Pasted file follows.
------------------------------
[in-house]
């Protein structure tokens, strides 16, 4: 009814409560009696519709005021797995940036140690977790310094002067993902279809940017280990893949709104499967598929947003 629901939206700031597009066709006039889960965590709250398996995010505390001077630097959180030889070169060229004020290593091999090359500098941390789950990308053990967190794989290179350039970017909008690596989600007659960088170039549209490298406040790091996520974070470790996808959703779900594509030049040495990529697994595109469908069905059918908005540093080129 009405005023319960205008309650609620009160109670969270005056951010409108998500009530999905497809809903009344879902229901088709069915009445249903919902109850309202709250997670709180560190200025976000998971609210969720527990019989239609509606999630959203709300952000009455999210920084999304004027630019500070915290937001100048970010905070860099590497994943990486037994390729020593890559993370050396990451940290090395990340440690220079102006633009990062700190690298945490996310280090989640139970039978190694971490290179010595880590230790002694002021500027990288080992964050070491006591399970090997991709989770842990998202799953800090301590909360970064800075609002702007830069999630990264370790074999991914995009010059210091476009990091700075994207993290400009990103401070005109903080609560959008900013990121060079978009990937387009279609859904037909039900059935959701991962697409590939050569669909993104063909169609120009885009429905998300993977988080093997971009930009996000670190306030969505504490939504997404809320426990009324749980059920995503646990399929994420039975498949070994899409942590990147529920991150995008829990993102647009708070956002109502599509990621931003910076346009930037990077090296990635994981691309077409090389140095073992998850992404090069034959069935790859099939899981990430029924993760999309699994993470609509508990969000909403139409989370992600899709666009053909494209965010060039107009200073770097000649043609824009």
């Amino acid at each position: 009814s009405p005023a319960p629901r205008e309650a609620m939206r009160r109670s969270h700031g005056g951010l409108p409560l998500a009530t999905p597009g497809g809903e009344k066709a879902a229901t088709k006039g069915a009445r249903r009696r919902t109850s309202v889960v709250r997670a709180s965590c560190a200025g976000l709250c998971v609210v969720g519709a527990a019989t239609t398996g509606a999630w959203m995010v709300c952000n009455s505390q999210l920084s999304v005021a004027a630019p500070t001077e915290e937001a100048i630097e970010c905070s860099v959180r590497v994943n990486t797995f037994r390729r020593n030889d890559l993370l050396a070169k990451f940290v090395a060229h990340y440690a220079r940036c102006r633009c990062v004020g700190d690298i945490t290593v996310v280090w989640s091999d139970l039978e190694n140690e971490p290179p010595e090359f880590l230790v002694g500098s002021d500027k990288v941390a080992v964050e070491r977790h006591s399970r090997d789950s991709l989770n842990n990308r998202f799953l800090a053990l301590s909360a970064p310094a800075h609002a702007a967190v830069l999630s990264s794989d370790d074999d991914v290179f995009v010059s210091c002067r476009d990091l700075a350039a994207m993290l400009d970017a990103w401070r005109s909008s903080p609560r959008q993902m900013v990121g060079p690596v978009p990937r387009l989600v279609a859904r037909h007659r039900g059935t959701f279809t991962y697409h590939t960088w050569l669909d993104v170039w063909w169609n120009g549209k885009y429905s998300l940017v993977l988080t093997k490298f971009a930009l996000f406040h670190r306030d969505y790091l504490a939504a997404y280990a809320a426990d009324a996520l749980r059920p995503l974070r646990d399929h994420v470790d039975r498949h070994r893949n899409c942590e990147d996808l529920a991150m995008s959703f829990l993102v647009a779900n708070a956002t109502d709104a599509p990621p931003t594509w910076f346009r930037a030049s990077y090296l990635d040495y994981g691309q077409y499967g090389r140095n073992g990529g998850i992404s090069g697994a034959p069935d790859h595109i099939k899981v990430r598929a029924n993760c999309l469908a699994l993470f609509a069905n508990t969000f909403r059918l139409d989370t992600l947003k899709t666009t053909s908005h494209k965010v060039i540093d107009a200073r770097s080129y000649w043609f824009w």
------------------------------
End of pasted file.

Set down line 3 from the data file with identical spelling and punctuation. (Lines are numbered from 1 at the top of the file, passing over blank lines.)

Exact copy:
């Amino acid at each position: 009814s009405p005023a319960p629901r205008e309650a609620m939206r009160r109670s969270h700031g005056g951010l409108p409560l998500a009530t999905p597009g497809g809903e009344k066709a879902a229901t088709k006039g069915a009445r249903r009696r919902t109850s309202v889960v709250r997670a709180s965590c560190a200025g976000l709250c998971v609210v969720g519709a527990a019989t239609t398996g509606a999630w959203m995010v709300c952000n009455s505390q999210l920084s999304v005021a004027a630019p500070t001077e915290e937001a100048i630097e970010c905070s860099v959180r590497v994943n990486t797995f037994r390729r020593n030889d890559l993370l050396a070169k990451f940290v090395a060229h990340y440690a220079r940036c102006r633009c990062v004020g700190d690298i945490t290593v996310v280090w989640s091999d139970l039978e190694n140690e971490p290179p010595e090359f880590l230790v002694g500098s002021d500027k990288v941390a080992v964050e070491r977790h006591s399970r090997d789950s991709l989770n842990n990308r998202f799953l800090a053990l301590s909360a970064p310094a800075h609002a702007a967190v830069l999630s990264s794989d370790d074999d991914v290179f995009v010059s210091c002067r476009d990091l700075a350039a994207m993290l400009d970017a990103w401070r005109s909008s903080p609560r959008q993902m900013v990121g060079p690596v978009p990937r387009l989600v279609a859904r037909h007659r039900g059935t959701f279809t991962y697409h590939t960088w050569l669909d993104v170039w063909w169609n120009g549209k885009y429905s998300l940017v993977l988080t093997k490298f971009a930009l996000f406040h670190r306030d969505y790091l504490a939504a997404y280990a809320a426990d009324a996520l749980r059920p995503l974070r646990d399929h994420v470790d039975r498949h070994r893949n899409c942590e990147d996808l529920a991150m995008s959703f829990l993102v647009a779900n708070a956002t109502d709104a599509p990621p931003t594509w910076f346009r930037a030049s990077y090296l990635d040495y994981g691309q077409y499967g090389r140095n073992g990529g998850i992404s090069g697994a034959p069935d790859h595109i099939k899981v990430r598929a029924n993760c999309l469908a699994l993470f609509a069905n508990t969000f909403r059918l139409d989370t992600l947003k899709t666009t053909s908005h494209k965010v060039i540093d107009a200073r770097s080129y000649w043609f824009w």